Author: Thomas E. Hayes
Product Code: 4533
ISBN: 978-0-86516-453-6
Pages: 238
Availability: In stock
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Ten charmingly illustrated Latin stories—with facing notes and full vocabulary—about an enterprising dancing monkey, Pilosus Naso. His adventures introduce students to classic tales with a twist, from the Odyssey to Petronius' Cena Trimalchionis. A proven ancillary reader that keeps students excited about reading Latin.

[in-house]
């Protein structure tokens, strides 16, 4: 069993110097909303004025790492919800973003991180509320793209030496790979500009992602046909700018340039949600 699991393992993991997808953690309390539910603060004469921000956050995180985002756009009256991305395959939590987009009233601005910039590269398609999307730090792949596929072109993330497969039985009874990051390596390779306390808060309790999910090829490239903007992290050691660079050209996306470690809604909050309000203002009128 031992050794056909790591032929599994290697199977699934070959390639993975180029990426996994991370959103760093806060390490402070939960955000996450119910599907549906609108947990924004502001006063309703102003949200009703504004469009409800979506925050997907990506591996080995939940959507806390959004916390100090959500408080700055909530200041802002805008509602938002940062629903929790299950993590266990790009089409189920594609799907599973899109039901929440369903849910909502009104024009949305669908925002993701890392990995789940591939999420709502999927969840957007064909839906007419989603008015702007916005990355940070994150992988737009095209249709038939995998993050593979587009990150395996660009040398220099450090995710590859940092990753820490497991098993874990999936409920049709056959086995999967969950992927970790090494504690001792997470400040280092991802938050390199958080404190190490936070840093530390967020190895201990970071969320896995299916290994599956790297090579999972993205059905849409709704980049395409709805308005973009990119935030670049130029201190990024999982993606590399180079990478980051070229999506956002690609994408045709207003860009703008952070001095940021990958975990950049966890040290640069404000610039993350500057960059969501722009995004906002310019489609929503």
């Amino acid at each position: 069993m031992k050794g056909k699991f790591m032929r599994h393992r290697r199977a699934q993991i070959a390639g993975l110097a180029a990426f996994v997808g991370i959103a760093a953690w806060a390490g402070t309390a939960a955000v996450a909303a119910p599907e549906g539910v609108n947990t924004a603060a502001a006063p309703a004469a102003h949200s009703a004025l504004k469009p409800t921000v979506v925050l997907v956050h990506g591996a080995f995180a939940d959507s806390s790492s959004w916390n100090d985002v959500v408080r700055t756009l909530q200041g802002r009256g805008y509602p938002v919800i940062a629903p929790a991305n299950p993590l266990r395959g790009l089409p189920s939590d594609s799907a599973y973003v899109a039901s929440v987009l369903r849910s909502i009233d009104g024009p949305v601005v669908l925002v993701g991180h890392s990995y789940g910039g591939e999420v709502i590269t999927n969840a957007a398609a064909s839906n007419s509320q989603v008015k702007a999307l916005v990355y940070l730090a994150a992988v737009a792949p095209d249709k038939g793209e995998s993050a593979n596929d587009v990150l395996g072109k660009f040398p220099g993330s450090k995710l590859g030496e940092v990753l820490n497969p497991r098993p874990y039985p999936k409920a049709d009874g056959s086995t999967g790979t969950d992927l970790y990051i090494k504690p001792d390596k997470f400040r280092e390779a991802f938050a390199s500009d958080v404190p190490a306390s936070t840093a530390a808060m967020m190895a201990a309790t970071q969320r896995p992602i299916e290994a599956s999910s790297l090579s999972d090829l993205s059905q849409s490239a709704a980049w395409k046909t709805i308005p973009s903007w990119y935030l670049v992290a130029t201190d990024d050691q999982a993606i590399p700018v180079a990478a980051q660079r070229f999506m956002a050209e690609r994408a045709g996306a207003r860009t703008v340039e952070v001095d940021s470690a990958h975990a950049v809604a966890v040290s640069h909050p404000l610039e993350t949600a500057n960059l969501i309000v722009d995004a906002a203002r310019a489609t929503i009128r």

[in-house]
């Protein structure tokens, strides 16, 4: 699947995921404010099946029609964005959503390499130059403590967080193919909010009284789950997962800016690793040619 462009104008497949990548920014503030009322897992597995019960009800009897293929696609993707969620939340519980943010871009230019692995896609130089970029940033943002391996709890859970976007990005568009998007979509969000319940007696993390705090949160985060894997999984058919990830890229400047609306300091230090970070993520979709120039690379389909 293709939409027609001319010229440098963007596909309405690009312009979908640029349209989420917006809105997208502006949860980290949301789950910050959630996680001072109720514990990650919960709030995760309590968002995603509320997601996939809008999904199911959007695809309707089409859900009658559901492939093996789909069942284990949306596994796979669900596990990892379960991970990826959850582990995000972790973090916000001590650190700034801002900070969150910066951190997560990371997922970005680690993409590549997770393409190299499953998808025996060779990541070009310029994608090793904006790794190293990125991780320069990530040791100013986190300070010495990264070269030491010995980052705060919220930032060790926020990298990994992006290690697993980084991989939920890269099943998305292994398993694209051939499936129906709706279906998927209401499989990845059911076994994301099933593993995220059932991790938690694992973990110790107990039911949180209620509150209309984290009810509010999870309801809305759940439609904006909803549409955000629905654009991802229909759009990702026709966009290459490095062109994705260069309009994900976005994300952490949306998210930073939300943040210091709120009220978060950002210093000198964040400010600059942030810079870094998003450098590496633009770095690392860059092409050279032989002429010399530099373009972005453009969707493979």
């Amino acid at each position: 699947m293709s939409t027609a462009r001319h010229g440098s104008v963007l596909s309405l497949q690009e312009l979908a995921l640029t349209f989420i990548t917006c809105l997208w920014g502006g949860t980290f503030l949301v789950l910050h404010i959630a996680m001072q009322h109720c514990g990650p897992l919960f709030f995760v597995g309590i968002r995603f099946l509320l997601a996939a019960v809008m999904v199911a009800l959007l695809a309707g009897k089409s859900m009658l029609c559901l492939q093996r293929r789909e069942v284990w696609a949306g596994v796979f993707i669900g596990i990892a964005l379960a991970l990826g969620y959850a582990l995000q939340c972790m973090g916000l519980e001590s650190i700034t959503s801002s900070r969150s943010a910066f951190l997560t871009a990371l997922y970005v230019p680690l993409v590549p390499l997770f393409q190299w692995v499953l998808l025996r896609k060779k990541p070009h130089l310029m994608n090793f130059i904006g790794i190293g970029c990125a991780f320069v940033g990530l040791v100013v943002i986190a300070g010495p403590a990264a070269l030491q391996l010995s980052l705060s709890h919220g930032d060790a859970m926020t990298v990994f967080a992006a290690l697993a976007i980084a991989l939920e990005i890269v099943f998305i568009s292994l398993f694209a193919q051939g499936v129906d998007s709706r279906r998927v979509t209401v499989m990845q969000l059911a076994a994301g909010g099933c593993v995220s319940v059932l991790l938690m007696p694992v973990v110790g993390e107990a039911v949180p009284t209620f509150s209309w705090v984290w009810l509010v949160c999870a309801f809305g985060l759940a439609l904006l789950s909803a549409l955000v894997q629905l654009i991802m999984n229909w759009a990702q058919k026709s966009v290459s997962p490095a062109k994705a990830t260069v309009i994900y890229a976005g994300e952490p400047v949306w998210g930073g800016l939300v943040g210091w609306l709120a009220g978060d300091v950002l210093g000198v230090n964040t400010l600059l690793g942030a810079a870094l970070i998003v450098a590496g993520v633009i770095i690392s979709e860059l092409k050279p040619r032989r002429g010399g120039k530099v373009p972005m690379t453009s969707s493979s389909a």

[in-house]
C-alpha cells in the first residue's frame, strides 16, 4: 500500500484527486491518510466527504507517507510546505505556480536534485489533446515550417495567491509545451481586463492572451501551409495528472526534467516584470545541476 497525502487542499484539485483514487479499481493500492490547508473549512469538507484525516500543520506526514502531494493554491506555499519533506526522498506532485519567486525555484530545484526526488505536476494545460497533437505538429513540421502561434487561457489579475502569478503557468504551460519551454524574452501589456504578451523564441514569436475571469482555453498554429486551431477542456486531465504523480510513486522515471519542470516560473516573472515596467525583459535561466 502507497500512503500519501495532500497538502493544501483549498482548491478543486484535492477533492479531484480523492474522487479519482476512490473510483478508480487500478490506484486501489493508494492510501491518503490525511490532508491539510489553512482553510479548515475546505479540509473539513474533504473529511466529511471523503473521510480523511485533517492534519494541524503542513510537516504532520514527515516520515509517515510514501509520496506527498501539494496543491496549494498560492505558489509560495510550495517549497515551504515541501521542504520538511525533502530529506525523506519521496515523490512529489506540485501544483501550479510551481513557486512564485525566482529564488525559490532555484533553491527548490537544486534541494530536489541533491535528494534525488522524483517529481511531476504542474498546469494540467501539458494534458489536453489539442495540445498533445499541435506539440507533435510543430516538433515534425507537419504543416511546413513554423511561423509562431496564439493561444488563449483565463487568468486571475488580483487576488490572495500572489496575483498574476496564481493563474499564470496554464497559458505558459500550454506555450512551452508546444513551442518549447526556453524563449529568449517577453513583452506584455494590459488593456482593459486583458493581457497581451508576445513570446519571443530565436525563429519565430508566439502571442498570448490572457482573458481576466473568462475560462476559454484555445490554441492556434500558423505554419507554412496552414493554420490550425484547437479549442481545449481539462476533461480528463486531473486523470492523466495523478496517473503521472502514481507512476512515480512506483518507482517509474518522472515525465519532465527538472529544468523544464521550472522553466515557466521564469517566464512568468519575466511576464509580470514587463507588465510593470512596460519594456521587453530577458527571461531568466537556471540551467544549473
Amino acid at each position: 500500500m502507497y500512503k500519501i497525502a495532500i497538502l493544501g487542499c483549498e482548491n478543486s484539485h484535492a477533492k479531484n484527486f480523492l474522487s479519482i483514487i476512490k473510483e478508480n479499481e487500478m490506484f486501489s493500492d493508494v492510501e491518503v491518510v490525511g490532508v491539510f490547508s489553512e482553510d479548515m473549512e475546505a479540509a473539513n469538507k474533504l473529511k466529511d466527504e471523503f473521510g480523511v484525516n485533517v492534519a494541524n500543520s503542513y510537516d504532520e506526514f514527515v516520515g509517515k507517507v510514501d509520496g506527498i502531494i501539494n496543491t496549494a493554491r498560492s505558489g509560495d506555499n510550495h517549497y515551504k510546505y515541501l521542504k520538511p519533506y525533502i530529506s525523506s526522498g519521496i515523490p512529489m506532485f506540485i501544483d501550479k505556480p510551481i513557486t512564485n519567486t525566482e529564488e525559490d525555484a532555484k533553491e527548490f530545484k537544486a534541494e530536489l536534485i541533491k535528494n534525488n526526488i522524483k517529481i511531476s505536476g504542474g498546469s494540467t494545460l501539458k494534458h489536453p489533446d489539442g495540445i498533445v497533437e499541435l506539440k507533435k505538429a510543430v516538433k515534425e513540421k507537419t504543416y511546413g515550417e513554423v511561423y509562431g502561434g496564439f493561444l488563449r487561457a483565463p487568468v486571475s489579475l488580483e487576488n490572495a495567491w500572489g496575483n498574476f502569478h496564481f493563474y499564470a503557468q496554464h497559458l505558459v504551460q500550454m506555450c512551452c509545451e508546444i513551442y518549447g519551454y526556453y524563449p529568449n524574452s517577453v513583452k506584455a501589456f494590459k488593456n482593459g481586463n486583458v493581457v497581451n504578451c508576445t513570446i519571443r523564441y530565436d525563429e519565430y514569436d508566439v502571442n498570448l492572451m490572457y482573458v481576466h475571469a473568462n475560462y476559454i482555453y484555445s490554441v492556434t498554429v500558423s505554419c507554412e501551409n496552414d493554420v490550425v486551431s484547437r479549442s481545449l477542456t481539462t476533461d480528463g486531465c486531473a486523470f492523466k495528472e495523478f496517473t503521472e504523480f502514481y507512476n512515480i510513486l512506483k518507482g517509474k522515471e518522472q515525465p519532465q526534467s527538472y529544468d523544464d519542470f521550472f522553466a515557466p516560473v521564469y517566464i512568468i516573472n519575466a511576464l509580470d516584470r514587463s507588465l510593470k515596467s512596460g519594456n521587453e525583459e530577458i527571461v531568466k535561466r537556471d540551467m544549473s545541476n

A fun way to encourage students to read more Latin and to help them learn about the genres of classical literature and disciplines within Classical Studies.

Special Features

  • Introduction
  • Illustrated Latin text with vocabulary and notes on opposite pages
  • Three appendices: fragments; archaeology, epigraphy, and numismatics; textual criticism
  • Complete vocabulary


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Review by: Chris DeSalvo - August 3, 2005